Should I give my child a smartphone? If so, what is the appropriate age? These are two questions many parents ponder over, especially as they maintain a growing concern for their child’s safety using smartphones and other technology. There are several ways to child-proof your electronics, but whether or not to give your child a smartphone or tablet of their own brings about other questions to consider: what is the purpose of giving them a smartphone? How will my child be using the phone? Do I feel my child needs access to more advanced capabilities, such as GPS tracking or access to all apps in the app store? While there isn’t a universal age at which parents agree is the “right” age to give their kid a smartphone, there are a few things to consider that can help you decide what’s best for you and your family. Here are a few tips to help determine whether or not your child is ready for a smartphone:
Weigh your options
If you or another family member is taking your children to school and bringing them back home every day, a smartphone may not be necessary, especially if they are too young to participate in any sports, extracurricular activities and other after-school events. However, if your children participate in a lot after school activities or walk to school by themselves every day, you may want to have a line of communication with them. This can help you coordinate pick-up times around their practices, study sessions or rehearsals and give you a heads up if their activities are canceled on a particular day. It also helps put parents’ minds at ease knowing their children have a way to contact someone in the event that they run into any trouble on their walk home from school or while they wait for their ride.
After you decide that you do want your child to have a cellphone, the next thing you need to consider is whether or not you want to give them a basic phone, with only the ability to place and receive calls or texts, or a smartphone, with more advanced capabilities including access to the Internet and communication apps like Snapchat or Instagram. This choice may largely depend on your child’s age and what you think they’re mature enough to handle, as a basic cell phone with less features may be the better option for younger children.
Consider the added benefits
Smartphones are for more than just games, social media and texting friends. There are a lot of educational apps with great learning tools that parents can download for their kids to use. If you opt for a smartphone for the educational benefits but still worry about what your child does with the device when you’re not around, there are parental control tools that allow you to monitor their activity. Net Nanny, for example, covers iOS, Android and Kindle Fire devices to help parents keep tabs of what their kids are doing on their phone’s browser, messaging apps and social media accounts. Net Nanny also allows parents to set time limits on phone use and provides parents with alerts and reports of their child’s activity. Read our parental control software reviews to learn more.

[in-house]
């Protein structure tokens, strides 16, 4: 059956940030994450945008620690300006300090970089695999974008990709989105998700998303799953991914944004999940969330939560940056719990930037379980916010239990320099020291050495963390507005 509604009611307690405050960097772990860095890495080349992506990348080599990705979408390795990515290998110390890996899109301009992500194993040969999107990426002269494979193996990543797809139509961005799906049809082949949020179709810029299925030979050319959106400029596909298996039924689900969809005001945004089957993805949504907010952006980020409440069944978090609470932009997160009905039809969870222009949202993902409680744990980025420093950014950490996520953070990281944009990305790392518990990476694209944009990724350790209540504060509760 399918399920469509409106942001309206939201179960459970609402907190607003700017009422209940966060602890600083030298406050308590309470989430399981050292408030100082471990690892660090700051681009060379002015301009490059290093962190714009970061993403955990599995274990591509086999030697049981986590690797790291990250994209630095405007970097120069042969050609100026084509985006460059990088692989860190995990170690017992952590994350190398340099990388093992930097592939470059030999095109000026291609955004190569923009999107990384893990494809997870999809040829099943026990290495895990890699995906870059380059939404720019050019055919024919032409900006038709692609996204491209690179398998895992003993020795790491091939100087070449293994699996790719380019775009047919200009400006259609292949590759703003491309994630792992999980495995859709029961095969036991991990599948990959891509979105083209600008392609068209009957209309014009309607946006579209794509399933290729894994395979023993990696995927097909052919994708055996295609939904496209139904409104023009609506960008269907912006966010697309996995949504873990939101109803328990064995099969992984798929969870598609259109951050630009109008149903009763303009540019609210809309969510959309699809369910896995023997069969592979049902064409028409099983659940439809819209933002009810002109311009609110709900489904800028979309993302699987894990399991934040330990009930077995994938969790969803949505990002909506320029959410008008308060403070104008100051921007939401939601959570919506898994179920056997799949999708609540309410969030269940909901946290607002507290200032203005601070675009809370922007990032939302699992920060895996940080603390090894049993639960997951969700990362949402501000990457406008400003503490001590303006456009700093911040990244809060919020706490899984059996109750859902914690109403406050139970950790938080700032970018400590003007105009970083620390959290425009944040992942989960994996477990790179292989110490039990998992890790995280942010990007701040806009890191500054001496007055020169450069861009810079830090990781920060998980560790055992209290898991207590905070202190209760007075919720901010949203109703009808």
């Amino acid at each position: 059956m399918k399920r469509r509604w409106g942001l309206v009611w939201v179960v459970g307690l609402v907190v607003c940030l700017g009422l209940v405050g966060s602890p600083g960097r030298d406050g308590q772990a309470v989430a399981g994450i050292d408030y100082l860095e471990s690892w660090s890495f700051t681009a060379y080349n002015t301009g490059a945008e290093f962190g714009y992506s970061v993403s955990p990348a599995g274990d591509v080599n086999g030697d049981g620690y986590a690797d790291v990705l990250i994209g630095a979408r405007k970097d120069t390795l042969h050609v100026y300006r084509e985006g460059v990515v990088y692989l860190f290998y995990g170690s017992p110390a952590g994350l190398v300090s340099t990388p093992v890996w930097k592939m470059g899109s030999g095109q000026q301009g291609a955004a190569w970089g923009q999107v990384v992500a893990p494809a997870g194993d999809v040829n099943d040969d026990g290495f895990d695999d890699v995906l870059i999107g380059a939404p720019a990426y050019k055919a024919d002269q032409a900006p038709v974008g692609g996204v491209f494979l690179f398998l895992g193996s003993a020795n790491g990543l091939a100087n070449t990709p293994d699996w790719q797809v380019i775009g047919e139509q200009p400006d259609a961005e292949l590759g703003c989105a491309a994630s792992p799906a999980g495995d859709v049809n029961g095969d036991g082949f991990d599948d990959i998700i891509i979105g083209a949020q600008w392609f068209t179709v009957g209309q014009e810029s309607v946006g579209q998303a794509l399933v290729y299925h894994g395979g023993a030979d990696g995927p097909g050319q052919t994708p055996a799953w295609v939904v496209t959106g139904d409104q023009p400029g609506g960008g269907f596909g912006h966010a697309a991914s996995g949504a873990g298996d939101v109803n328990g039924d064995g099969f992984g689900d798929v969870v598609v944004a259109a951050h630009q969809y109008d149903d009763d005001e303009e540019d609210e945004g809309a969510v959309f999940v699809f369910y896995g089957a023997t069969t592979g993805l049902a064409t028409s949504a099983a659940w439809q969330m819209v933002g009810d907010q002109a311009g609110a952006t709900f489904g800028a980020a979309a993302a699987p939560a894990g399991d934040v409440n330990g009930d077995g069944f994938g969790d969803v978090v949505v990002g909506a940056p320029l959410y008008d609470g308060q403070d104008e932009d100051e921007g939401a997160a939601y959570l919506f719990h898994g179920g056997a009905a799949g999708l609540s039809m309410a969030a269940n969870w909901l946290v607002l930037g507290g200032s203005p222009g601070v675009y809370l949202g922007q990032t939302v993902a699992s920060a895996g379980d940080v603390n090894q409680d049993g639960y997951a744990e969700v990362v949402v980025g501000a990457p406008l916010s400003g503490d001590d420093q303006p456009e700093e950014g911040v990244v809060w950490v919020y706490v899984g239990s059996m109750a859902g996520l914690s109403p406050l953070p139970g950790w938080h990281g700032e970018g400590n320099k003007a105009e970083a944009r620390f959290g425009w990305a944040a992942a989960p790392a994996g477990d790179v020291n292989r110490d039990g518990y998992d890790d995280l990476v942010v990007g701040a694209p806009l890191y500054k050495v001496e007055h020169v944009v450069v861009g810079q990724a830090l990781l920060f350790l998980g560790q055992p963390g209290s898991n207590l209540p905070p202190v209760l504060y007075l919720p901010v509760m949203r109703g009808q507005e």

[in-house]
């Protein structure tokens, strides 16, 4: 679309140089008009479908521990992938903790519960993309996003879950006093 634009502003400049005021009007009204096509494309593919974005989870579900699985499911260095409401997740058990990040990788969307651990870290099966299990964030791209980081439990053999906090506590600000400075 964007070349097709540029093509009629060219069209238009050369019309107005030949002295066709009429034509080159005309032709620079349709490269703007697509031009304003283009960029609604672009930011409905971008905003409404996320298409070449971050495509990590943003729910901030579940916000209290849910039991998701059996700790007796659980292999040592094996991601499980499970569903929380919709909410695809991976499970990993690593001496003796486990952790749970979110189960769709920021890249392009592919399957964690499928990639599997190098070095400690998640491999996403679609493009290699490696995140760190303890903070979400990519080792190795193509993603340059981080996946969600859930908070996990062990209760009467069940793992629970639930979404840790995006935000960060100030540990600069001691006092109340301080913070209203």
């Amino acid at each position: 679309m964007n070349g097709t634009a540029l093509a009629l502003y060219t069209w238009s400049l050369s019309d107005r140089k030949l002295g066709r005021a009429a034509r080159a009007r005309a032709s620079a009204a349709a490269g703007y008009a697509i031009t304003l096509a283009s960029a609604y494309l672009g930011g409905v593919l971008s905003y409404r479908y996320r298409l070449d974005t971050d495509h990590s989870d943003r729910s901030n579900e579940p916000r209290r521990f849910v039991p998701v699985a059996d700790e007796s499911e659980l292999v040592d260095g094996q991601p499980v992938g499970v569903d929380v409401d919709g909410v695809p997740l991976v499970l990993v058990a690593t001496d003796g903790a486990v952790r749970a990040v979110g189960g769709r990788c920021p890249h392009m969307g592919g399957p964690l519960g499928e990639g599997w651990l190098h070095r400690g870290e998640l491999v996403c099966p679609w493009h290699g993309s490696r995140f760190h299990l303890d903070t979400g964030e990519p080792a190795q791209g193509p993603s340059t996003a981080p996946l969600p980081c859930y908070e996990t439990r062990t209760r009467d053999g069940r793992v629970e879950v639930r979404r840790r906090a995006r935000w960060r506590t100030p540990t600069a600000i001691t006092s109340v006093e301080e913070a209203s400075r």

An additional potential benefit to parents who opt to give their child a smartphone is the option to track the physical location of their child’s phone. Most cell phone providers give parents the ability to track their child’s smartphone using the phone’s built-in GPS features. If you choose to enable this feature with your service provider, you can see when your child gets to school, when they are on their way home or heading to their extracurricular activities and when they get home.
Talk about smart and safe phone usage
In addition to putting restrictions on phone usage (e.g.; no using it at the dinner table or after a certain time every night), parents should engage with their children as they try out new apps and explore new parts of their phone. Sit down with them, ask important questions and make sure they are aware of any potential safety concerns. Many kids, especially the younger ones, may see no harm in what they do on apps and online, but they could be unknowingly exposing sensitive information, like a phone number or home address, and putting you and your family at risk of identity theft.
When it comes to determining what age is best to give you child a cellphone, the decision ultimately boils down to parental preference. Whether you think your kid is better off without a phone or it’s imperative to get them one is a judgment call every parent must make for themselves.
By Jessa Barron for NextAdvisor.com